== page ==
This Sunday, January 24th, is Michaela’s birthday. It is always such a struggle to find a way to honor this day. And it is a day that needs to be honored. Michaela was my first child. It had taken me five years and a prescription for fertility pills in order to be able to have her, so you know how desperately I had wanted her, and what a purely joyful day that was, when she was finally here and I got to hold her in my arms and look into her little face.
It was not only the most joyful day of my life, it is the day that came to define the major part of who I am. It was the day I became “mommy.” It was the day my heart was given away. In her birth and her life, Michaela changed me, changed who I was. And then when she was lost, she changed me again, so deeply and profoundly, to the very core and then further still. And let me tell you, even in that worst of worst things, all those changes are not bad. How could they be? Michaela transformed me through love, in her life, and again in her loss. And love is a powerful force, and always a force for good.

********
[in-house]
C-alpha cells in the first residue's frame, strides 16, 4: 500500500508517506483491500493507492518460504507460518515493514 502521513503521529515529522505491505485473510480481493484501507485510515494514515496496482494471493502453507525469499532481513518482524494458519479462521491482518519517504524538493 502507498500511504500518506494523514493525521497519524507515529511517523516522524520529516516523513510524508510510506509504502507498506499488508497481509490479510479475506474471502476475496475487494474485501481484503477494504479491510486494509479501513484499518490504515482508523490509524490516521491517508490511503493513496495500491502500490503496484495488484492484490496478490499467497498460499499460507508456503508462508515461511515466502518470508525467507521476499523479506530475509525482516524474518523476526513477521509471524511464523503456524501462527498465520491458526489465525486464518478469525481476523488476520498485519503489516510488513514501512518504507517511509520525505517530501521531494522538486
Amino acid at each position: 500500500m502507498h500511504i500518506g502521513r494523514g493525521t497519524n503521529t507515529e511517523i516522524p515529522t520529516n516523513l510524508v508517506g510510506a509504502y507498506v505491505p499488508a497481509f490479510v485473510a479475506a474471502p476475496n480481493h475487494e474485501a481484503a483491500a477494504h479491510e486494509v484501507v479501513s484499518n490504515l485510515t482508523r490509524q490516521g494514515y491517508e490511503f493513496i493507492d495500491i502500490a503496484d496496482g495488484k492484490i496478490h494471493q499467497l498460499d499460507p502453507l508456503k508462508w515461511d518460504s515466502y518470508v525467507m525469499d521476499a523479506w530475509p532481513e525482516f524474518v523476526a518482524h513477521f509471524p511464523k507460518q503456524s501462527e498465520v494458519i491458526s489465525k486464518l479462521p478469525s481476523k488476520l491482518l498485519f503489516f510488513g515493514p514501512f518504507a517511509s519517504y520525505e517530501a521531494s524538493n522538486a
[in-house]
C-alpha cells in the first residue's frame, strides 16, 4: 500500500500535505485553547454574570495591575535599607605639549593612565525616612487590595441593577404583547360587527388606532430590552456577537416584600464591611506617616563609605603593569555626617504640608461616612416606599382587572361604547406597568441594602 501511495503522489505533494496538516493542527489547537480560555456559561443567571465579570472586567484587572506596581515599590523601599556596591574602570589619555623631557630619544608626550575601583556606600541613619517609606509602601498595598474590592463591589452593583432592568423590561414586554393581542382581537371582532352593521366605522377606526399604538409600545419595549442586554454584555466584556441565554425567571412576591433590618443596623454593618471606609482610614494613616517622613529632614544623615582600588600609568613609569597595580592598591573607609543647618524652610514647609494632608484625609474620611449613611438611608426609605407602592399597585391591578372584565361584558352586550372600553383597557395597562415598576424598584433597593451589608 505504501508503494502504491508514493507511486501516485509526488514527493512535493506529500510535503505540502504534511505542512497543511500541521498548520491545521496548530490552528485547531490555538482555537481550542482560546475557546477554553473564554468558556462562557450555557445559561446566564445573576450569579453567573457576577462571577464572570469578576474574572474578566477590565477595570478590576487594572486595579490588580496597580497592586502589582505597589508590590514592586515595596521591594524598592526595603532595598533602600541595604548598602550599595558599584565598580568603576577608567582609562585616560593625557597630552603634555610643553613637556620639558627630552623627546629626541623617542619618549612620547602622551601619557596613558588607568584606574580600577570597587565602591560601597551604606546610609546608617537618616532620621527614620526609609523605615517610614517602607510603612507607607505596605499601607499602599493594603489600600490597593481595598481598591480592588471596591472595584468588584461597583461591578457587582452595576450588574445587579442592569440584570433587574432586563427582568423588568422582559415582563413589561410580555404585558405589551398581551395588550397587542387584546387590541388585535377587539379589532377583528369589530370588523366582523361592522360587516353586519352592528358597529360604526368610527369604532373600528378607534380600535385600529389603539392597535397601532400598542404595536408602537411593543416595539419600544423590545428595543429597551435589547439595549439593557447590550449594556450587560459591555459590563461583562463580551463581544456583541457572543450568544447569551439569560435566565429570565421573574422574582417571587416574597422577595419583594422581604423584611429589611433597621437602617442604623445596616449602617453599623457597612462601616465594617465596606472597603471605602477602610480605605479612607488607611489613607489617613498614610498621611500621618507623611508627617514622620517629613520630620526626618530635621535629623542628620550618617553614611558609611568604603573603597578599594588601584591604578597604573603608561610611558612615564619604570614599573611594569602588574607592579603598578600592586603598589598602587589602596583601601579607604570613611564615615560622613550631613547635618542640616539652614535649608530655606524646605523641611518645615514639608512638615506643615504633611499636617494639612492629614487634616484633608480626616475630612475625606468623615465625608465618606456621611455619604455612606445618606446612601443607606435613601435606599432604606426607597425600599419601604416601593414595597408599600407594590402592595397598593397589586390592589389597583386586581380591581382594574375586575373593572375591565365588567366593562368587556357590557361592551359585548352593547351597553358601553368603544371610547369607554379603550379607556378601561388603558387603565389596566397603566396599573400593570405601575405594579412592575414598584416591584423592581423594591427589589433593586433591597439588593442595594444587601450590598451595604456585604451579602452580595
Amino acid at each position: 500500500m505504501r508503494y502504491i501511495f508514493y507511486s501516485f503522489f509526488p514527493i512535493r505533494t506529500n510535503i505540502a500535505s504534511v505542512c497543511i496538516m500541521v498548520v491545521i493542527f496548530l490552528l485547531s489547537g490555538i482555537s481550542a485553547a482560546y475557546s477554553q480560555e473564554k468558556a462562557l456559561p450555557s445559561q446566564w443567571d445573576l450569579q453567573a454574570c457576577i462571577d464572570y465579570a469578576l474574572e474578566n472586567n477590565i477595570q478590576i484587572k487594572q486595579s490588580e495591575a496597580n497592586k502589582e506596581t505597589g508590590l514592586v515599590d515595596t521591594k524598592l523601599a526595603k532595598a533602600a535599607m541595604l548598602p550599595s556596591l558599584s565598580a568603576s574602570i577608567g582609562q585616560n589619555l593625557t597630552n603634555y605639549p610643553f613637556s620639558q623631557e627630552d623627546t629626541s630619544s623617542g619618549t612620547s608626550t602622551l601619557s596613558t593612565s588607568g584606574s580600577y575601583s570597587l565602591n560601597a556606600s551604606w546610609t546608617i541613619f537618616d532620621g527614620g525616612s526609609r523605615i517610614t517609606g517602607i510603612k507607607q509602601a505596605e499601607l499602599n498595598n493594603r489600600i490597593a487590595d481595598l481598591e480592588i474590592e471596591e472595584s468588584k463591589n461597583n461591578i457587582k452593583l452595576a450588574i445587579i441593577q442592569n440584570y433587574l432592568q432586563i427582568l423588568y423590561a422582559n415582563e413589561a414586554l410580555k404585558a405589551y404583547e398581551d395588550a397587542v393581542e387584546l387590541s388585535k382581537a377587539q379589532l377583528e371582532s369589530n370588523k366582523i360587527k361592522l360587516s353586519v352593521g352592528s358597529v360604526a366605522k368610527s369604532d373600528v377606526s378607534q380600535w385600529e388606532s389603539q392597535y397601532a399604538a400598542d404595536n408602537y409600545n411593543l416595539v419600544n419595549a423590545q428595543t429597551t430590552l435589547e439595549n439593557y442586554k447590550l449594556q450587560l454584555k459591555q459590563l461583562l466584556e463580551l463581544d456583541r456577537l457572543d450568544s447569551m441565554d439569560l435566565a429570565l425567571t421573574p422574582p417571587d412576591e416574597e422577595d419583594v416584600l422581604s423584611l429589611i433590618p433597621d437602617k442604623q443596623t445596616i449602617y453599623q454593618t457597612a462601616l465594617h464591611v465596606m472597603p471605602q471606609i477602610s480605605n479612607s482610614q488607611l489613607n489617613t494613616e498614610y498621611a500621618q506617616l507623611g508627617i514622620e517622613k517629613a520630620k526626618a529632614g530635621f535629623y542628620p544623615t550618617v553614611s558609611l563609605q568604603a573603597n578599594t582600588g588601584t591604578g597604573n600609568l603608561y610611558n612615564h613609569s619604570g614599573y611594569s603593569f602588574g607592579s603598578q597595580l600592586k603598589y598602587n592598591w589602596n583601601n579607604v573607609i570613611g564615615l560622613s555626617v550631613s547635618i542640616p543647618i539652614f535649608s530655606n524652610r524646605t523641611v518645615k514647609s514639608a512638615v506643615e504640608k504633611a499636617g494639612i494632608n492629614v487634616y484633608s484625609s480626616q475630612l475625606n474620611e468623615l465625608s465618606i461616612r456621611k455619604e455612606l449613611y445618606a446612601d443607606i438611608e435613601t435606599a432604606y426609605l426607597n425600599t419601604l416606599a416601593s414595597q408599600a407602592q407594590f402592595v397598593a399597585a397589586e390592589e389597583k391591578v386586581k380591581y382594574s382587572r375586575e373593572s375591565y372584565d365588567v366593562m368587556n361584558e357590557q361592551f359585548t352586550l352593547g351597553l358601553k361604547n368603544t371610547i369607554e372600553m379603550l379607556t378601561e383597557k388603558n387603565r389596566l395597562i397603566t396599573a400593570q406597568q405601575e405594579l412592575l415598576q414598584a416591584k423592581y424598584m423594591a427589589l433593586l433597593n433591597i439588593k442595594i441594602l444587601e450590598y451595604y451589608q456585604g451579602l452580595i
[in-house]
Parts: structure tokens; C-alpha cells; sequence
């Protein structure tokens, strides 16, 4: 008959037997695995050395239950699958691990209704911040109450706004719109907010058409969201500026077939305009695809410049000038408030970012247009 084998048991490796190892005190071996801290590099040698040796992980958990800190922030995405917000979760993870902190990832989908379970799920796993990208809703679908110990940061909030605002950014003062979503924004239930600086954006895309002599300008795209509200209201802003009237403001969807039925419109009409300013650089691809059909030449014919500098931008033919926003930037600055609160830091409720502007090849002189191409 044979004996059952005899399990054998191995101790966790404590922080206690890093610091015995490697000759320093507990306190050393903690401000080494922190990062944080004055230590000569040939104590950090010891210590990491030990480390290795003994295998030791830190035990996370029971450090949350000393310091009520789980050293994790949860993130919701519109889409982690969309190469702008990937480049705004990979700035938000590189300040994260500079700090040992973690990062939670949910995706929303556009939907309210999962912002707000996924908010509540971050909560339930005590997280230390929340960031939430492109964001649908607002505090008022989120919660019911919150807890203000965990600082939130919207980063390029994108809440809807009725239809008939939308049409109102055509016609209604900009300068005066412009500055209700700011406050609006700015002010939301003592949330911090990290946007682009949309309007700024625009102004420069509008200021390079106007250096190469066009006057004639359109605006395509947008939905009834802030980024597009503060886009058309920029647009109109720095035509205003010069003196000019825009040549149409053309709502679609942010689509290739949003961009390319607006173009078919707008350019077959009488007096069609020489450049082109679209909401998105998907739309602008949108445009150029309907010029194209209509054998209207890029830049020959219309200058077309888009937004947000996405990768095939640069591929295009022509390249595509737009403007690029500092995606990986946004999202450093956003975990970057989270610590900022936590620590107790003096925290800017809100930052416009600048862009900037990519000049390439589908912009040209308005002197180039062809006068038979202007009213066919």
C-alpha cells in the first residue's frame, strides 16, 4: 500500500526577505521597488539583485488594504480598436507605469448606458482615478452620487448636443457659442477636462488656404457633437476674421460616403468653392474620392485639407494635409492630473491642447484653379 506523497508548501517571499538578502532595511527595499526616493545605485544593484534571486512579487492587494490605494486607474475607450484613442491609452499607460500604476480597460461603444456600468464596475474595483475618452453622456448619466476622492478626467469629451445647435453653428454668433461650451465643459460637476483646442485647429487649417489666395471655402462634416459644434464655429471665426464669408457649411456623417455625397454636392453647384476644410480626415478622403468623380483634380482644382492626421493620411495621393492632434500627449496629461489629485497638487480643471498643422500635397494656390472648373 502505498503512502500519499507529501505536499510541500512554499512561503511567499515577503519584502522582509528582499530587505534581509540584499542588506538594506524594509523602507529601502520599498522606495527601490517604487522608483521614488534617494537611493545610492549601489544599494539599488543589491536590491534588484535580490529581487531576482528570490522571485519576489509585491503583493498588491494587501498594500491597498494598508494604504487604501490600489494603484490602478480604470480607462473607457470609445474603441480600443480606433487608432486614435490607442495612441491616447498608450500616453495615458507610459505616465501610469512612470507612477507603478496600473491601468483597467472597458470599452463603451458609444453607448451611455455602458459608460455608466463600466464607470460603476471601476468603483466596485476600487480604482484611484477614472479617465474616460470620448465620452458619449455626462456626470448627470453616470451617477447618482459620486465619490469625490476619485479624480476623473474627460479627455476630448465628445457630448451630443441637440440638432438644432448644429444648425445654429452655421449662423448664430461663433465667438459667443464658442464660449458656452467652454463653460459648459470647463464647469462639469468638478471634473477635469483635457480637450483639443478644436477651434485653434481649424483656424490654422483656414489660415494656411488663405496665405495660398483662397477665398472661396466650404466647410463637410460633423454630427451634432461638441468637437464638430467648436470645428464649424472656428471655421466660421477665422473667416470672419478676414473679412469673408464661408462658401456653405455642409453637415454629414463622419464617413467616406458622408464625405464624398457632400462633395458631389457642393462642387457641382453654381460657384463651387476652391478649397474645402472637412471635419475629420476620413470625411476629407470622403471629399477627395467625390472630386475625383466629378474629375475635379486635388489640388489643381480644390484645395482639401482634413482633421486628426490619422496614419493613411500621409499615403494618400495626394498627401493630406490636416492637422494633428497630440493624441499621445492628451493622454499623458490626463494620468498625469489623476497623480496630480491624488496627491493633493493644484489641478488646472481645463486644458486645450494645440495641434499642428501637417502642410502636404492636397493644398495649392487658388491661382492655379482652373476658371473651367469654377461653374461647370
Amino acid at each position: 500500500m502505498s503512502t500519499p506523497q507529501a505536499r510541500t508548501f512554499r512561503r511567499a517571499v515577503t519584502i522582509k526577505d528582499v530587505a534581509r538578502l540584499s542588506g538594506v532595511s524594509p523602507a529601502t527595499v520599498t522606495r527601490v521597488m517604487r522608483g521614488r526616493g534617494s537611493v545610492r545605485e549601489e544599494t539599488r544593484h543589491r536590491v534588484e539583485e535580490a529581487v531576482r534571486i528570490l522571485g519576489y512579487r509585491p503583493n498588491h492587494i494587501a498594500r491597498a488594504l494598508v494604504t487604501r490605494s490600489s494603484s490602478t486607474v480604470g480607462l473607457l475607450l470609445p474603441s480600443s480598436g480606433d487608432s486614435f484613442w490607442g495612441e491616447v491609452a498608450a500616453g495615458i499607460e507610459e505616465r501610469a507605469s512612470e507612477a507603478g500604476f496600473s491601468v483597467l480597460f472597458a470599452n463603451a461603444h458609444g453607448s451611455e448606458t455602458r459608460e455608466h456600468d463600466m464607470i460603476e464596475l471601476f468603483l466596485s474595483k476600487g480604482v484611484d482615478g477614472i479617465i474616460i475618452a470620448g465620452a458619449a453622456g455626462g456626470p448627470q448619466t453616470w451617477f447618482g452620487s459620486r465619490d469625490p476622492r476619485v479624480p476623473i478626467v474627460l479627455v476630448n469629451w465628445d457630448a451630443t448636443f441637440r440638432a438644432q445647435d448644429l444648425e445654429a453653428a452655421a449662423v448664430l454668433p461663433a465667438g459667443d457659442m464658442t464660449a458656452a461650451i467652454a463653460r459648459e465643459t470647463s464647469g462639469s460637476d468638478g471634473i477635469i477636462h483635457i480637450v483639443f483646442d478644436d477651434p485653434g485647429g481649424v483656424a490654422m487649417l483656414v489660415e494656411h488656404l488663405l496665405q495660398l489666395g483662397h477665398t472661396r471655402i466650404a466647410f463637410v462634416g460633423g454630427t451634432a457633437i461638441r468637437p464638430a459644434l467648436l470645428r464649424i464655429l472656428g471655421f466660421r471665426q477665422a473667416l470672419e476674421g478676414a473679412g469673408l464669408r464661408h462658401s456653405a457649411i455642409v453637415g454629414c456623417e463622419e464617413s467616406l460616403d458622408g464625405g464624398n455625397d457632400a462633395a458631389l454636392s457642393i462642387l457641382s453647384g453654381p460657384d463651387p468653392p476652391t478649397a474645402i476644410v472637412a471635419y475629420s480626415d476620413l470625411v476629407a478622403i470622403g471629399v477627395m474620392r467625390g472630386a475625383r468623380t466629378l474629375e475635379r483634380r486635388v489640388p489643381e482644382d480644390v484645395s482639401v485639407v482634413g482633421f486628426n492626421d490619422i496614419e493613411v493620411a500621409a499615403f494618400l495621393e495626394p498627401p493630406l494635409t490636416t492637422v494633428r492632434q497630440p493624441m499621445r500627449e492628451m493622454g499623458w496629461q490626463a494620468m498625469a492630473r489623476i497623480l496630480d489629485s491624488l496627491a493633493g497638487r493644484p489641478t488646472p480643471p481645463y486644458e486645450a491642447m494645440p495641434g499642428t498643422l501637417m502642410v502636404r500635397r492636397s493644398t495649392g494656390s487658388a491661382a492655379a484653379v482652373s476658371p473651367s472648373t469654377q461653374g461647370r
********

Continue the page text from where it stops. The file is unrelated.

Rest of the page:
I have done various things over the years to honor Michaela’s birthday. I used to get cakes, but about five years ago I went into the grocery store and looked at all those foofy cakes and the thought of even trying to get that sweetness down my throat on that day just gagged me. So I don’t do that anymore. Usually on Michaela’s birthday, I write something for her, and I am sure I will this year as well. I personally will go to the gym for awhile, because I have recently started doing that and I find it to be the world’s best stress reliever. My son has been wanting to take me to see Avatar in 3D Imax, and maybe we will do that on that day, or maybe not. I might just want to be alone with my thoughts. I never know what is better, to have a good time and distract myself, or to just let myself feel my feelings.
But around 8:00 p.m., I will light a candle for Michaela. The candle is a symbol of light and warmth, to light her way home, to light my way through this endless maze of not knowing, and to remind me of the warmth she brought to me. You know, my kids used to fret over who was the favorite, and I was always telling them that when each child is born, he or she gets their own private room in your heart. Michaela’s room is still there, and it is still warm.
(Photo is of Michaela with my mother, the day she came home from the hospital.)